The Assad regime is confident that the rebellion against it has failed, thanks to Russia and Iran.  It’s confident that the war against Isis has been won, thanks in part to western-backed groups such as the SDF and the FSA.  So now it appears to be preparing itself for a third conflict; the struggle for those territories liberated from Isis.  Its attacks on the SDF and the FSA could well be its opening attempts to seize the initiative in this new conflict.

Whether it will succeed depends largely on the resolve of the USA.  The US and its western allies have largely kept out of the Syrian civil war.  Their efforts in Syria have been concentrated on putting together coalitions to fight Isis.  But the regime’s recent attacks on those coalitions are drawing the US and its western allies into open confrontation with Assad and his allies.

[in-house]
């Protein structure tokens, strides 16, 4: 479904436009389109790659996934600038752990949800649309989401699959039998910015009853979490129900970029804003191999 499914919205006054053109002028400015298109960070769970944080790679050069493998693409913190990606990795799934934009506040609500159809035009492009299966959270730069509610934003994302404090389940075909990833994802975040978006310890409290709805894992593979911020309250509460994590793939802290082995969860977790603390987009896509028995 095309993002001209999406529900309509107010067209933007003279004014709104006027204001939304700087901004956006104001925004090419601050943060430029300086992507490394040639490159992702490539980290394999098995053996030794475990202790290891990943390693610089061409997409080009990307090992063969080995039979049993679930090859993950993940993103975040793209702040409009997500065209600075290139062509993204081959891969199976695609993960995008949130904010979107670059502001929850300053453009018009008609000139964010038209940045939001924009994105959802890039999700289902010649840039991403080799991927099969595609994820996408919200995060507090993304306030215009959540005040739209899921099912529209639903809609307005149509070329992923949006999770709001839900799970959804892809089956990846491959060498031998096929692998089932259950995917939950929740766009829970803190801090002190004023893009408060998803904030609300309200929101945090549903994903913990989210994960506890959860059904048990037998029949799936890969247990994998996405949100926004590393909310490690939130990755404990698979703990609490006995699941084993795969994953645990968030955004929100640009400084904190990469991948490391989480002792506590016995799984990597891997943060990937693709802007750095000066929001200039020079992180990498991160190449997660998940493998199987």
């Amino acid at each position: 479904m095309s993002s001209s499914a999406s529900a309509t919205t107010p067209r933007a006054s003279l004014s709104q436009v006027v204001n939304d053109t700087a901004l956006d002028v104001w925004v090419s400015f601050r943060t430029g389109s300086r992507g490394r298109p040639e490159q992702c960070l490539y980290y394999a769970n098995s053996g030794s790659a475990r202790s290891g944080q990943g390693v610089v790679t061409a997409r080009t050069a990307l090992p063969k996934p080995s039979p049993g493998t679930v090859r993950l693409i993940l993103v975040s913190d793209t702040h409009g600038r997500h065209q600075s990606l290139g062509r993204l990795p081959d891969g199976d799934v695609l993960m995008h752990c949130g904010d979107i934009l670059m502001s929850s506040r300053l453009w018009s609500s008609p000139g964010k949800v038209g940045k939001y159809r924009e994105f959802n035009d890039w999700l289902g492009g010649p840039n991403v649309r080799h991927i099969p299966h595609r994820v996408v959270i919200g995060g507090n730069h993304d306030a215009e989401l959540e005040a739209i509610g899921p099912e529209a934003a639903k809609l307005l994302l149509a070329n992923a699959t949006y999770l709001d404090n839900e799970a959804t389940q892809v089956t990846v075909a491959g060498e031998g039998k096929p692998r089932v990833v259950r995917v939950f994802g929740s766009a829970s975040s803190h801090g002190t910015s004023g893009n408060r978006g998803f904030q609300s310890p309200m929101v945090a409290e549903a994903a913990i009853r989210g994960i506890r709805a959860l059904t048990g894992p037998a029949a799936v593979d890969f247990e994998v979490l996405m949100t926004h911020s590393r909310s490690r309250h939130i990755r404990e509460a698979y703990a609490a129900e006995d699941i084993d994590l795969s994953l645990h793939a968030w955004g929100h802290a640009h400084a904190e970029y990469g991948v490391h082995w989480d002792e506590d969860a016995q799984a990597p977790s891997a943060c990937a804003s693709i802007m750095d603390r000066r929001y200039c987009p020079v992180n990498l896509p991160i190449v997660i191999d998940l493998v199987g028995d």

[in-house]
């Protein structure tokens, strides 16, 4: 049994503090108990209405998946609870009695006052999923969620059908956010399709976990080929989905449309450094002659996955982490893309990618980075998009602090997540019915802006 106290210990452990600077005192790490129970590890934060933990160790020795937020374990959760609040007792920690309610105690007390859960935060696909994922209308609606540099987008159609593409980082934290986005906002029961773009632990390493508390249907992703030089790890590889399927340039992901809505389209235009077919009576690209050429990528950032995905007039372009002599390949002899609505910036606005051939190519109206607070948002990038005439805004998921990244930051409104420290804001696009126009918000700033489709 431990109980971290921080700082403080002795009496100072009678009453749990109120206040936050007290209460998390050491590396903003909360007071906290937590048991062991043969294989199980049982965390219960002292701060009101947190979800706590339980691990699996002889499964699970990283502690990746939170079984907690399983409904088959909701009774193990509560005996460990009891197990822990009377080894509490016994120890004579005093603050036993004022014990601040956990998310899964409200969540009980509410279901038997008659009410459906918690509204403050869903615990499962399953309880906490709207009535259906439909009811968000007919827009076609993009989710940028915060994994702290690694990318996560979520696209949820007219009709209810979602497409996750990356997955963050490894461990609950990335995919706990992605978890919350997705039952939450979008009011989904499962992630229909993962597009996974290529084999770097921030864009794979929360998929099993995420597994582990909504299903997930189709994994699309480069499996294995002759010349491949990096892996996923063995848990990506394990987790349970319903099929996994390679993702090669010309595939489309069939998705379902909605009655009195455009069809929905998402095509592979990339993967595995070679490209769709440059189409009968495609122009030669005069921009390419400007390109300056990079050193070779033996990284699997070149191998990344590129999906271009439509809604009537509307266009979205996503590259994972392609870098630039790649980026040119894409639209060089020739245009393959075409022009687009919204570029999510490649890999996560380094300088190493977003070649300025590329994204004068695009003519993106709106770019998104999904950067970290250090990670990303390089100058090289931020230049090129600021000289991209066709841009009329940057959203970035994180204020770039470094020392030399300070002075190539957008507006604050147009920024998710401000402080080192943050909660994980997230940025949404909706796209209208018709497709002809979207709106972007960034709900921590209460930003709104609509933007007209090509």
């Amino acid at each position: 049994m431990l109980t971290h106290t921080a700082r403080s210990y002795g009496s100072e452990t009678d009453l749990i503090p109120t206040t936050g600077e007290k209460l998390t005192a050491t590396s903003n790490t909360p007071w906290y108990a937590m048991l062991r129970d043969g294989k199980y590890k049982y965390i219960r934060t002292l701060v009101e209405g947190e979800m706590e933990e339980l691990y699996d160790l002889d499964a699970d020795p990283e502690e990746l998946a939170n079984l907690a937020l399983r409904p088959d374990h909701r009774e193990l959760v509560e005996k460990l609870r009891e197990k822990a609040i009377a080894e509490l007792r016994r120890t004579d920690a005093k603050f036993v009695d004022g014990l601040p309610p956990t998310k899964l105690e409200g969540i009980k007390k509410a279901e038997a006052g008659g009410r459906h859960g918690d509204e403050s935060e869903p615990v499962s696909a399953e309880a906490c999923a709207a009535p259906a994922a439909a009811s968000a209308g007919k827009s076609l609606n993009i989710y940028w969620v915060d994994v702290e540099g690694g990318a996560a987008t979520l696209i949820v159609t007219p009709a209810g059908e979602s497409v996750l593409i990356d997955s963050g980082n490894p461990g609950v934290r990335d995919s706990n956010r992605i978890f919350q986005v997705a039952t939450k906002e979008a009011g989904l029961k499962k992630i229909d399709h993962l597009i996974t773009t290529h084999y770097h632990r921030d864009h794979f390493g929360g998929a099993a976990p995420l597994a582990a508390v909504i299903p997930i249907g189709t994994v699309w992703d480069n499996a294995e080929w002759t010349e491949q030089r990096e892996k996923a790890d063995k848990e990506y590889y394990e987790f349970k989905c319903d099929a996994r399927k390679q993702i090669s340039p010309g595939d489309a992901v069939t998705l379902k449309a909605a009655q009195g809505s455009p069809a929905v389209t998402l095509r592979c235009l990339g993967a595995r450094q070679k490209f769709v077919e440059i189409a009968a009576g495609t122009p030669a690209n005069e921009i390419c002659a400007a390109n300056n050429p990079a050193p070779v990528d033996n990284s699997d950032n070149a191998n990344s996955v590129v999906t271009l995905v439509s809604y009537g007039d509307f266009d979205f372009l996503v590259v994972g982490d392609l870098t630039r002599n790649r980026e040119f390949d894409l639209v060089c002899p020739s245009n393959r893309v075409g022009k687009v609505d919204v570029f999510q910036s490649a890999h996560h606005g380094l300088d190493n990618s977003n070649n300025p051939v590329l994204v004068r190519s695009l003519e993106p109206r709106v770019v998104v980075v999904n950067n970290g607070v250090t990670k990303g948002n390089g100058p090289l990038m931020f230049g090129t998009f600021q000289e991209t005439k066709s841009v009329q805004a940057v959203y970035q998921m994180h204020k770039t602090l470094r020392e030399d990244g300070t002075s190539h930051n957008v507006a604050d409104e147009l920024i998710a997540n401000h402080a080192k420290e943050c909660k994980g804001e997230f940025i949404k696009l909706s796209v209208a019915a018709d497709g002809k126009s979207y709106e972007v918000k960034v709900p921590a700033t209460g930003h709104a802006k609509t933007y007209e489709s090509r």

It remains to be seen how much territory the Kurds and other successful anti-Isis forces will try to retain, and how far their US and western sponsors are prepared to back them up. Those sponsors will face a terrible dilemma, particularly in Syria: to agree to the return of those territories to Assad would be to legitimise him and to abandon their clients; but to refuse their return would risk taking sides against him. The territorial struggles over the ground from which Isis has been driven have the potential to be as dangerous as any of the other Syrian conflicts so far.